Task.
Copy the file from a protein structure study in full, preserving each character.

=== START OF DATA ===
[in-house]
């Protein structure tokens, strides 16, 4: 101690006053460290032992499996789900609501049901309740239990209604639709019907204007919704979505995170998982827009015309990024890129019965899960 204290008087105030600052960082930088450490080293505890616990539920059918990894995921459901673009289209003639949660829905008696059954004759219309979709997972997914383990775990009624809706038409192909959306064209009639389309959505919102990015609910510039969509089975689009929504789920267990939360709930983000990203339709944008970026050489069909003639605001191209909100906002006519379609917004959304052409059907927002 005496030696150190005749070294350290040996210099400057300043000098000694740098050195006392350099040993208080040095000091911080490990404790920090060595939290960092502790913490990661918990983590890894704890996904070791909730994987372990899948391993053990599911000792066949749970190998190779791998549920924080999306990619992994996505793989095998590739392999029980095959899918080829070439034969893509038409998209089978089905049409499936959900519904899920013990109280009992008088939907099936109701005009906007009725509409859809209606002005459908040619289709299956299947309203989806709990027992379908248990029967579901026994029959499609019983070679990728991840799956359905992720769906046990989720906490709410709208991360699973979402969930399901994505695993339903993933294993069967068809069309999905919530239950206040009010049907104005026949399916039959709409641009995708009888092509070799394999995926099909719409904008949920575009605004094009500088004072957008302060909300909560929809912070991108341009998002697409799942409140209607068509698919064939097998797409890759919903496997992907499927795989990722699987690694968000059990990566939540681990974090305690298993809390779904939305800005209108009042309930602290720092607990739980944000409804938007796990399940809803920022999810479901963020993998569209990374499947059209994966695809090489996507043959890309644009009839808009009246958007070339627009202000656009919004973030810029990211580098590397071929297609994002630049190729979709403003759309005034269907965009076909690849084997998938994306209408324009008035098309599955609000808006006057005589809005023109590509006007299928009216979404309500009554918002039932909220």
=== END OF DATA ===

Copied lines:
[in-house]
């Protein structure tokens, strides 16, 4: 101690006053460290032992499996789900609501049901309740239990209604639709019907204007919704979505995170998982827009015309990024890129019965899960 204290008087105030600052960082930088450490080293505890616990539920059918990894995921459901673009289209003639949660829905008696059954004759219309979709997972997914383990775990009624809706038409192909959306064209009639389309959505919102990015609910510039969509089975689009929504789920267990939360709930983000990203339709944008970026050489069909003639605001191209909100906002006519379609917004959304052409059907927002 005496030696150190005749070294350290040996210099400057300043000098000694740098050195006392350099040993208080040095000091911080490990404790920090060595939290960092502790913490990661918990983590890894704890996904070791909730994987372990899948391993053990599911000792066949749970190998190779791998549920924080999306990619992994996505793989095998590739392999029980095959899918080829070439034969893509038409998209089978089905049409499936959900519904899920013990109280009992008088939907099936109701005009906007009725509409859809209606002005459908040619289709299956299947309203989806709990027992379908248990029967579901026994029959499609019983070679990728991840799956359905992720769906046990989720906490709410709208991360699973979402969930399901994505695993339903993933294993069967068809069309999905919530239950206040009010049907104005026949399916039959709409641009995708009888092509070799394999995926099909719409904008949920575009605004094009500088004072957008302060909300909560929809912070991108341009998002697409799942409140209607068509698919064939097998797409890759919903496997992907499927795989990722699987690694968000059990990566939540681990974090305690298993809390779904939305800005209108009042309930602290720092607990739980944000409804938007796990399940809803920022999810479901963020993998569209990374499947059209994966695809090489996507043959890309644009009839808009009246958007070339627009202000656009919004973030810029990211580098590397071929297609994002630049190729979709403003759309005034269907965009076909690849084997998938994306209408324009008035098309599955609000808006006057005589809005023109590509006007299928009216979404309500009554918002039932909220």